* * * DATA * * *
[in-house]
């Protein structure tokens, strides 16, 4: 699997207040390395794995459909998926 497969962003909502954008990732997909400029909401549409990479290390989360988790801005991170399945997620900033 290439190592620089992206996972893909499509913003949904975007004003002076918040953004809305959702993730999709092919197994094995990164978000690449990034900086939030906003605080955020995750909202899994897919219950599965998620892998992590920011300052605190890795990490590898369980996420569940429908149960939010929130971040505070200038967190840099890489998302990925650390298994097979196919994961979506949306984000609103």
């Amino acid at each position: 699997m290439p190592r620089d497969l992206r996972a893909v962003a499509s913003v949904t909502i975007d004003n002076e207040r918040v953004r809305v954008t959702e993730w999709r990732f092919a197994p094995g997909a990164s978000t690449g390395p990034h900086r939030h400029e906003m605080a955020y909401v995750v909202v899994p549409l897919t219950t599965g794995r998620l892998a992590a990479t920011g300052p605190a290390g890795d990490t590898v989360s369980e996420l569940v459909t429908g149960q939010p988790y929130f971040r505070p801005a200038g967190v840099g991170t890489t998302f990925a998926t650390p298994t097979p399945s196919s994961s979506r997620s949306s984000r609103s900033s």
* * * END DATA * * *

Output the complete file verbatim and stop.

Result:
[in-house]
């Protein structure tokens, strides 16, 4: 699997207040390395794995459909998926 497969962003909502954008990732997909400029909401549409990479290390989360988790801005991170399945997620900033 290439190592620089992206996972893909499509913003949904975007004003002076918040953004809305959702993730999709092919197994094995990164978000690449990034900086939030906003605080955020995750909202899994897919219950599965998620892998992590920011300052605190890795990490590898369980996420569940429908149960939010929130971040505070200038967190840099890489998302990925650390298994097979196919994961979506949306984000609103």
């Amino acid at each position: 699997m290439p190592r620089d497969l992206r996972a893909v962003a499509s913003v949904t909502i975007d004003n002076e207040r918040v953004r809305v954008t959702e993730w999709r990732f092919a197994p094995g997909a990164s978000t690449g390395p990034h900086r939030h400029e906003m605080a955020y909401v995750v909202v899994p549409l897919t219950t599965g794995r998620l892998a992590a990479t920011g300052p605190a290390g890795d990490t590898v989360s369980e996420l569940v459909t429908g149960q939010p988790y929130f971040r505070p801005a200038g967190v840099g991170t890489t998302f990925a998926t650390p298994t097979p399945s196919s994961s979506r997620s949306s984000r609103s900033s």